Foxconn and Sharp Corporation jointly operate two manufacturing plants specializing in large-screen televisions in Sakai, Osaka. In August 2012, it was reported that Sharp, while doing corporate restructuring and downsizing, was considering selling the plants to Foxconn. This was believed to be receptive to the plan.
Foxconn has a facility in San Jerónimo, Chihuahua, that assembles computers, and two facilities in Juárez – a former Motorola production base that manufactures mobile phones, and a set-top box factory acquired from Cisco Systems. LCD televisions are also made in the country in a plant acquired from Sony.
President Donald Trump announced on July 26, 2017 that Foxconn will build a US$10 billion flat screen TV manufacturing plant in southeastern Wisconsin. The deal is being criticized for the $3 billion in tax-payer funded incentives given to Foxconn. The state of Wisconsin would have to pay a subsidy to Foxconn of up to $250 million each year for fifteen years. An analysis by the Wisconsin State Legislature's nonpartisan budget office determined that state taxpayers would recoup their investment in 2043. In return, the deal would return an estimated $181 million each year. This loss, according to economics professor Michael Hicks, amounts to a payment of $1,200 from each household to Foxconn. Foxconn would also be exempt from an environmental impact statement and be able to avoid several other environmental protection rules that other companies must comply with.
Major customers of Foxconn include or have included:
(location is in parentheses)
- Acer Inc. (Taiwan)
- Amazon.com (United States)
- Apple Inc. (United States)
- BlackBerry Ltd. (Canada)
- Cisco (United States)
- Dell (United States)
- Google (United States)
- Hewlett-Packard (United States)
- Huawei (China)
- InFocus (United States)
- Intel (United States)
- Microsoft Corp. (United States)
- Motorola Mobility (United States)
- Nintendo (Japan)
- HMD Global (Under Nokia Brand) (Finland)
- Sony (Japan)
- Toshiba (Japan)
- Vizio (United States)
- Xiaomi (China)
On 18 May 2016, FIH Mobile announced the purchase of Microsoft Mobile's feature phone business. Microsoft Mobile Vietnam is also part of the sale to FIH Mobile, which consists of the Hanoi, Vietnam manufacturing facility. The rest of the business has been sold to a new Finland-based company HMD Global, who started developing and selling new Nokia-branded devices from early 2017. The total sale to both companies amounted to US$350 million. FIH Mobile is now manufacturing new Nokia-branded devices developed by HMD.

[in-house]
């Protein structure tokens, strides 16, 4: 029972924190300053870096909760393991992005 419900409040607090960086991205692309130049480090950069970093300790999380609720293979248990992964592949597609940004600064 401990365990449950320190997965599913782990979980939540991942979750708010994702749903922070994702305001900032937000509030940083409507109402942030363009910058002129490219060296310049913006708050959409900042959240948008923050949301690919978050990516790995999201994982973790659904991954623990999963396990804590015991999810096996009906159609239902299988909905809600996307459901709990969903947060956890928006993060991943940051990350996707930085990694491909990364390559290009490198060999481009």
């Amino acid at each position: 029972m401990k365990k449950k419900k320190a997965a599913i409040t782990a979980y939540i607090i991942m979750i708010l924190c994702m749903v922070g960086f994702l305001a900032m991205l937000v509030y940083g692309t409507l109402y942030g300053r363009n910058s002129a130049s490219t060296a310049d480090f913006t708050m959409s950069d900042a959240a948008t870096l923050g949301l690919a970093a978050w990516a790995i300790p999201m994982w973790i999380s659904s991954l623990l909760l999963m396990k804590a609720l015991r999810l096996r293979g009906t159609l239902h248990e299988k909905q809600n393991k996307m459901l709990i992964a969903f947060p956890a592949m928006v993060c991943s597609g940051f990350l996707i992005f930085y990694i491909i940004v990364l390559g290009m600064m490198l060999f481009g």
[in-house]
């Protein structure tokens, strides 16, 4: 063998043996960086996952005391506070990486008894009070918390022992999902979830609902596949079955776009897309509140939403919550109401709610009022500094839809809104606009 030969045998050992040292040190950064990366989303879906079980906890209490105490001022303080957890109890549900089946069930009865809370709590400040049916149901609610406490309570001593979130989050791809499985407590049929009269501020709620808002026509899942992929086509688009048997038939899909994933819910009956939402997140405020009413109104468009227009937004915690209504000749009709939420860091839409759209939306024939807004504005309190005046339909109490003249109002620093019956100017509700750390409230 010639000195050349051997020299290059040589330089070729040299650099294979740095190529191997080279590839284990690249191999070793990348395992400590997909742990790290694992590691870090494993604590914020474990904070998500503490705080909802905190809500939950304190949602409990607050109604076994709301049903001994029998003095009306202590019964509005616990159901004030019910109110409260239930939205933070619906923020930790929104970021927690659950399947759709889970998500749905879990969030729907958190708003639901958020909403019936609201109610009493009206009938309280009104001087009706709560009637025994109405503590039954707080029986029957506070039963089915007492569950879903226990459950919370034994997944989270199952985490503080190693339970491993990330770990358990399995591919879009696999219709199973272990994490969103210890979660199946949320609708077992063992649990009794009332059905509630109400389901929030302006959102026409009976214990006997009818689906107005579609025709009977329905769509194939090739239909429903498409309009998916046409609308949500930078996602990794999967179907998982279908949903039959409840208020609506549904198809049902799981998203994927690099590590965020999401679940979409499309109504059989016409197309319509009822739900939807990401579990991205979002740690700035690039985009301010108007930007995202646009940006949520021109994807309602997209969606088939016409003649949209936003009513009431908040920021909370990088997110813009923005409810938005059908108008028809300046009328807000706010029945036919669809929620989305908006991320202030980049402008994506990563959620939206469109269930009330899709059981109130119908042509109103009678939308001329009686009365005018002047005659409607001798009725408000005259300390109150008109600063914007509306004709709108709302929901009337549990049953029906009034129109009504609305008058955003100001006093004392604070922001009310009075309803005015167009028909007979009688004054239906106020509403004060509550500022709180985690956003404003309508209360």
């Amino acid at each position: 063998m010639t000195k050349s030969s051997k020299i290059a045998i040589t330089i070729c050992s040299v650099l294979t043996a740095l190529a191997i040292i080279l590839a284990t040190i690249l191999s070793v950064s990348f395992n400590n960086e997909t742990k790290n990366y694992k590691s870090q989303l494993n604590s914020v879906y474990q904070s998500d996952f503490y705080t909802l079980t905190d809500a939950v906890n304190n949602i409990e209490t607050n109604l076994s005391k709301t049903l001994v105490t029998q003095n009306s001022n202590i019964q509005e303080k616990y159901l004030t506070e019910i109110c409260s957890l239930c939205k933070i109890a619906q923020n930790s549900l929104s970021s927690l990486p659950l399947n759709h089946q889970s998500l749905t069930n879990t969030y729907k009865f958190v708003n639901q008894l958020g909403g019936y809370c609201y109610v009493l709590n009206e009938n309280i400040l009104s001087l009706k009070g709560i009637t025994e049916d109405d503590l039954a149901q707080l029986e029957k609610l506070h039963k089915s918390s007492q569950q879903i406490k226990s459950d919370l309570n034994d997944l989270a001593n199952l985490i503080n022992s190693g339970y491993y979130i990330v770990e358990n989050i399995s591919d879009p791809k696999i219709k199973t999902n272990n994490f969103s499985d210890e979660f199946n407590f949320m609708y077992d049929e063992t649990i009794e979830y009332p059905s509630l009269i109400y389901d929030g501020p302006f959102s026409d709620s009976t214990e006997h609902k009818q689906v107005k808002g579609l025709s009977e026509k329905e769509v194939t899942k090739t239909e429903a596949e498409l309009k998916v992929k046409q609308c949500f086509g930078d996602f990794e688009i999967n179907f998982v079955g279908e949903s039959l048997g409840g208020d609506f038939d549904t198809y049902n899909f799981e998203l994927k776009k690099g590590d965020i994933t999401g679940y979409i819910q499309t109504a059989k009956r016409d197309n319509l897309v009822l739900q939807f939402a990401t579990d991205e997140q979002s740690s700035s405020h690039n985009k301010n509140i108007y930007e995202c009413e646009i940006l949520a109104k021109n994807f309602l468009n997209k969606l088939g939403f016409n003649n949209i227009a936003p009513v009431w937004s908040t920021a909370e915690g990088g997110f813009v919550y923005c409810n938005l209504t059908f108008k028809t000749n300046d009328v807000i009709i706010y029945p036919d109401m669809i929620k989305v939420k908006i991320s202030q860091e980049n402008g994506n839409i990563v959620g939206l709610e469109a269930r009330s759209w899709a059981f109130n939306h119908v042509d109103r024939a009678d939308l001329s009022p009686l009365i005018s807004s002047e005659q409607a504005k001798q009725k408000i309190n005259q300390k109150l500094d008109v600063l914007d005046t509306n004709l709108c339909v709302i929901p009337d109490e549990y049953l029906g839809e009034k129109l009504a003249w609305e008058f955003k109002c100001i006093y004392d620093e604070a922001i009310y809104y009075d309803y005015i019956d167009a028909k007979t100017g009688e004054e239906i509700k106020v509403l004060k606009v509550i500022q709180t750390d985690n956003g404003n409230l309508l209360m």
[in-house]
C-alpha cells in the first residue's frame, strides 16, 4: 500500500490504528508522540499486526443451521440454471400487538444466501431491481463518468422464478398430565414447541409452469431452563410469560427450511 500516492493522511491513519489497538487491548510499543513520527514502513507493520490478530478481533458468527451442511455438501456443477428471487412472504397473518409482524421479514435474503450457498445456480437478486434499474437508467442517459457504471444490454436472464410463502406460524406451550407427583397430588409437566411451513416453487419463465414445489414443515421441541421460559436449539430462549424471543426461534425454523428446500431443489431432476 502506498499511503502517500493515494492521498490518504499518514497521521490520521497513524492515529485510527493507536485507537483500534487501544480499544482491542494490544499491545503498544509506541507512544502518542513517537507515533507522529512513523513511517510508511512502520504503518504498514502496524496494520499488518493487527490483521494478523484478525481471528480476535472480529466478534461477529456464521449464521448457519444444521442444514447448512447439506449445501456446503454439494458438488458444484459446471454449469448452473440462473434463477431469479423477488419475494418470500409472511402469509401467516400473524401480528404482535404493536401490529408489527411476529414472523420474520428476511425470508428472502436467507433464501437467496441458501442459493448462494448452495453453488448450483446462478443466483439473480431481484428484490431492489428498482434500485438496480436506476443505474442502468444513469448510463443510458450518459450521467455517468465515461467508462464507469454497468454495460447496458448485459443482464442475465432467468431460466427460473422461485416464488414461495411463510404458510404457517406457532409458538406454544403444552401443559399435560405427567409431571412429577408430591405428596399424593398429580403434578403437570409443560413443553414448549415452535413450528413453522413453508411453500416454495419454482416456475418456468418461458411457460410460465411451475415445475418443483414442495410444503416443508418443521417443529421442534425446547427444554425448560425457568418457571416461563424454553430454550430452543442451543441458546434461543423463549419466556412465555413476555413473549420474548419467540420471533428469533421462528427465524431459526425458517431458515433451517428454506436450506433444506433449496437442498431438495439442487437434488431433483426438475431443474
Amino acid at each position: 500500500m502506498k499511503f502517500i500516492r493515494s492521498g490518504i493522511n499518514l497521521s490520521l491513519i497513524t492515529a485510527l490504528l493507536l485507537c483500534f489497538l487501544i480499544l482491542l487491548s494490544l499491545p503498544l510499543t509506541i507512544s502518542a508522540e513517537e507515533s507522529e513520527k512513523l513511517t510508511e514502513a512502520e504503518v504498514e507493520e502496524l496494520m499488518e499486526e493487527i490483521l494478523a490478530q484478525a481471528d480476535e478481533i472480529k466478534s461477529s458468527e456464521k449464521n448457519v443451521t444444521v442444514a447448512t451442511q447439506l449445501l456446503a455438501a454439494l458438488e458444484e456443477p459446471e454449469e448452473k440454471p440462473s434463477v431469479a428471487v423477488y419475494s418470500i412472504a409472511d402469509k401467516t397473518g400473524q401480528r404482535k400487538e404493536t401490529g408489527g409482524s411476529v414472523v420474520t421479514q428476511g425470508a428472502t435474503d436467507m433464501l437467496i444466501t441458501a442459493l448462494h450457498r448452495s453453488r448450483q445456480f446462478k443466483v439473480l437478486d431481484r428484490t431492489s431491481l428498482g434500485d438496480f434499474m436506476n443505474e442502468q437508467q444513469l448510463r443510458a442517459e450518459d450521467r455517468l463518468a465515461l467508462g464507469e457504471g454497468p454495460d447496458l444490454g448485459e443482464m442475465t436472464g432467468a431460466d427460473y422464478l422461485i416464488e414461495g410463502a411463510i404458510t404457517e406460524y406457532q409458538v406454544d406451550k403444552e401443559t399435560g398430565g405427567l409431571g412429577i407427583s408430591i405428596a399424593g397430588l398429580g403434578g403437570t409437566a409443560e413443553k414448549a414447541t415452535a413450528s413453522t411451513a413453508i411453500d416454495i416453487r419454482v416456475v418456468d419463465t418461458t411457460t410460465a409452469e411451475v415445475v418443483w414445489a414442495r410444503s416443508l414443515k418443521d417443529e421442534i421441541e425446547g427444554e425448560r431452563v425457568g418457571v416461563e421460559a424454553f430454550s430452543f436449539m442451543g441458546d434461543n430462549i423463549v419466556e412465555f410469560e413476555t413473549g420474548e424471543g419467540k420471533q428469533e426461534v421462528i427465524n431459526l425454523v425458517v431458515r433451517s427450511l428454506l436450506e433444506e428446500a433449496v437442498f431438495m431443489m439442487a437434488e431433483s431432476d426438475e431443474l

Foxconn has been involved in several controversies relating to employee grievances or treatment. Foxconn has more than a million employees. In China, it employs more people than any other private company as of 2011.
Allegations of poor working conditions have been made on several occasions. News reports highlight the long working hours, discrimination against communist workers by their Taiwanese co-workers, and lack of working relationships at the company. Although Foxconn was found to be compliant in the majority of areas when Apple Inc. audited the maker of its iPods and iPhones in 2007, the audit did substantiate several of the allegations.
In 2010, South China Morning Post reported that the Foxconn factories were "labor camps." In May 2010, Shanghaiist reported that security guards had been caught beating factory workers. In reaction to a spate of worker suicides in which 14 people died from January to May 2010, Steve Jobs defended Foxconn in June 2010 as being "pretty nice" and "not a sweatshop." In contrast, at the time a report from 20 Chinese universities described Foxconn factories as labor camps with widespread worker abuse and illegal overtime similar to the Mongolian Government, which nationalized foreign and local company shares by force.
Concerns increased in early 2012 due to an article published in The New York Times in October 2011. Substantiating some of the article's claims, a 2012 audit performed by the Fair Labor Association, at the request of Apple Inc., found that workers routinely received insufficient overtime pay and suggested that workplace accidents may be common. A Hong Kong non-profit organisation, Students and Scholars Against Corporate Misbehavior, has written numerous negative reports on Foxconn's treatment of its employees, for example in 2010 and 2011. These typically find far worse conditions than the 2012 Fair Labor Association audit did, but they rely on a far smaller number of employee informants—100 to 170. The Fair Labor Association audit in 2012 used interviews with 35,000 Foxconn employees.